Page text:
1. ^ "2020 U.S. Gazetteer Files". United States Census Bureau. Retrieved April 8, 2022.
  2. ^ "Census - Geography Profile: Bath city, Maine". United States Census Bureau. Retrieved January 8, 2022.
  3. ^ "Find a County". National Association of Counties. Archived from the original on 2012-07-12. Retrieved 2011-06-07.
  4. ^ a b Coolidge, Austin J.; John B. Mansfield (1859). A History and Description of New England. Boston, Massachusetts: A.J. Coolidge. pp. 48–50. coolidge mansfield history description new england 1859.
  5. ^ a b Prins, Harald E. L. (1996). "Chief Rawandagon Alias Robin Hood: Native 'Lord of Misrule' in the Maine Wilderness". In Grumet, Robert (ed.). Northeastern Indian Lives, 1632-1816. Amherst, Ma: University of Massachusetts Press. pp. 93–115.
  6. ^ "Historical Sketch of Bath Maine".
  7. ^ "Bath, Sagadahoc County, Maine".
  8. ^ Bath Street Clock – Historical Marker Database
  9. ^ "Harry C. Crooker & Sons sold" – The Times Record, October 15, 2014
  10. ^ "US Gazetteer files: 2010, 2000, and 1990". United States Census Bureau. 2011-02-12. Retrieved 2011-04-23.
  11. ^ "US Gazetteer files 2010". United States Census Bureau. Archived from the original on 2012-01-25. Retrieved 2012-11-23.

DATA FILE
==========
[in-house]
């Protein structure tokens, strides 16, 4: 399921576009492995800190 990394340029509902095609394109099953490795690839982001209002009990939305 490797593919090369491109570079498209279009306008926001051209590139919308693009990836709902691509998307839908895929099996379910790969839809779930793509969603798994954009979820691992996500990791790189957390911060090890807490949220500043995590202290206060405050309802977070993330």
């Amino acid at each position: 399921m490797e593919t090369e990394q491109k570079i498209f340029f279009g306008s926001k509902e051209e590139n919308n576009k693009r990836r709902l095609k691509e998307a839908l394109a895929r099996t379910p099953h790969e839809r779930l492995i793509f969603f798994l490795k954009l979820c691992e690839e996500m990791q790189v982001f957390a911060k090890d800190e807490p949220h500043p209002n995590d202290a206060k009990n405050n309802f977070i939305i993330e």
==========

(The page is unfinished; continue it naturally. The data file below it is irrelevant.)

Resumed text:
12. ^ "Maine Census Data Population Totals: Sagadahoc County". Fogler Library. Archived from the original on 2011-07-20.
  13. ^ "U.S. Census website". United States Census Bureau. Retrieved 2012-11-23.
  14. ^ "U.S. Census website". United States Census Bureau. Retrieved 2008-01-31.
  15. ^ "REGISTERED & ENROLLED VOTERS - STATEWIDE" (PDF). August 30, 2013. Archived from the original (PDF) on 29 October 2013. Retrieved 27 October 2013.
  16. ^ "Archived copy". Archived from the original on 2017-01-18. Retrieved 2016-10-27.{{cite web}}: CS1 maint: archived copy as title (link)
  17. ^ Inc., SchoolPointe. "Regional School Unit 1". Archived from the original on 2017-02-02. Retrieved 2017-01-30.
  18. ^ "Hyde School | About".
  19. ^ "Average Weather for Bath, ME - Temperature and Precipitation". Retrieved August 27, 2010.
  20. ^ a b c d e f g h i j "Grave matters: Digging into Bath’s ancient cemeteries" - Portland Press Herald, January 28, 2019
  21. ^ History of Bath and Environs, Sagadahoc County, Maine: 1607-1894, Parker McCobb Reed (1894)

Further readingEdit

  • History of Bath and Environs, Sagadahoc County, Maine, 1607–1894. By Parker McCobb Reed. Published 1894. Full image at
  • History of Destroyers at Bath Iron Works

External linksEdit

  • City of Bath, Maine
  • Patten Free Library
  • Bath Historical Society
  • Sagadahoc Preservation, Inc.
  • Main Street Bath
  • Maine's First Ship – Reconstructing the Virginia